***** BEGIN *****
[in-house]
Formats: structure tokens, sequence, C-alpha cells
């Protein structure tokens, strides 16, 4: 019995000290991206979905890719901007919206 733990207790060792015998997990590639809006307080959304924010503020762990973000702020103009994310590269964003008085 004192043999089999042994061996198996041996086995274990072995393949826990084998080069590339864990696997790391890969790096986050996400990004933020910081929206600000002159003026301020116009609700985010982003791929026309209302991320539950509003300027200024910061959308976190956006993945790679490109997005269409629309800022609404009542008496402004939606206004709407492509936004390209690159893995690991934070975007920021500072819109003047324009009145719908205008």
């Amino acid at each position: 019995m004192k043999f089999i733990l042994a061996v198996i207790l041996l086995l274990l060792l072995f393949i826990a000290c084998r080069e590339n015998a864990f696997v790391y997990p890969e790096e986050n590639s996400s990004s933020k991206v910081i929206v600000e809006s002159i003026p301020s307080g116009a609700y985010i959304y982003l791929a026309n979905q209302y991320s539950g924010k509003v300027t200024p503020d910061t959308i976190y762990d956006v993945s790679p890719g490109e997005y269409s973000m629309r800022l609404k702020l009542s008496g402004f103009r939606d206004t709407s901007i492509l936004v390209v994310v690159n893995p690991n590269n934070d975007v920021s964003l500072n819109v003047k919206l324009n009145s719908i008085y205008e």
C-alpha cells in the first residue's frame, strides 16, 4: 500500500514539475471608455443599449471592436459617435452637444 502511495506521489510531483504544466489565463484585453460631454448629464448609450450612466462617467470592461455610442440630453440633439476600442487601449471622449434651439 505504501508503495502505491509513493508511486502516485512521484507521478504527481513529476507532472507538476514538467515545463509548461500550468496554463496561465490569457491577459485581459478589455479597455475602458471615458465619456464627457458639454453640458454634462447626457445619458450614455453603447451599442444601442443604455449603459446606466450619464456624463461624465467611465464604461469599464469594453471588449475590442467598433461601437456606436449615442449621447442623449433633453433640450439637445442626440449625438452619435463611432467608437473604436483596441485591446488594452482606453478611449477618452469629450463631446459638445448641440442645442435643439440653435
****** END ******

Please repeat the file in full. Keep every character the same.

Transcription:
[in-house]
Formats: structure tokens, sequence, C-alpha cells
């Protein structure tokens, strides 16, 4: 019995000290991206979905890719901007919206 733990207790060792015998997990590639809006307080959304924010503020762990973000702020103009994310590269964003008085 004192043999089999042994061996198996041996086995274990072995393949826990084998080069590339864990696997790391890969790096986050996400990004933020910081929206600000002159003026301020116009609700985010982003791929026309209302991320539950509003300027200024910061959308976190956006993945790679490109997005269409629309800022609404009542008496402004939606206004709407492509936004390209690159893995690991934070975007920021500072819109003047324009009145719908205008």
């Amino acid at each position: 019995m004192k043999f089999i733990l042994a061996v198996i207790l041996l086995l274990l060792l072995f393949i826990a000290c084998r080069e590339n015998a864990f696997v790391y997990p890969e790096e986050n590639s996400s990004s933020k991206v910081i929206v600000e809006s002159i003026p301020s307080g116009a609700y985010i959304y982003l791929a026309n979905q209302y991320s539950g924010k509003v300027t200024p503020d910061t959308i976190y762990d956006v993945s790679p890719g490109e997005y269409s973000m629309r800022l609404k702020l009542s008496g402004f103009r939606d206004t709407s901007i492509l936004v390209v994310v690159n893995p690991n590269n934070d975007v920021s964003l500072n819109v003047k919206l324009n009145s719908i008085y205008e």
C-alpha cells in the first residue's frame, strides 16, 4: 500500500514539475471608455443599449471592436459617435452637444 502511495506521489510531483504544466489565463484585453460631454448629464448609450450612466462617467470592461455610442440630453440633439476600442487601449471622449434651439 505504501508503495502505491509513493508511486502516485512521484507521478504527481513529476507532472507538476514538467515545463509548461500550468496554463496561465490569457491577459485581459478589455479597455475602458471615458465619456464627457458639454453640458454634462447626457445619458450614455453603447451599442444601442443604455449603459446606466450619464456624463461624465467611465464604461469599464469594453471588449475590442467598433461601437456606436449615442449621447442623449433633453433640450439637445442626440449625438452619435463611432467608437473604436483596441485591446488594452482606453478611449477618452469629450463631446459638445448641440442645442435643439440653435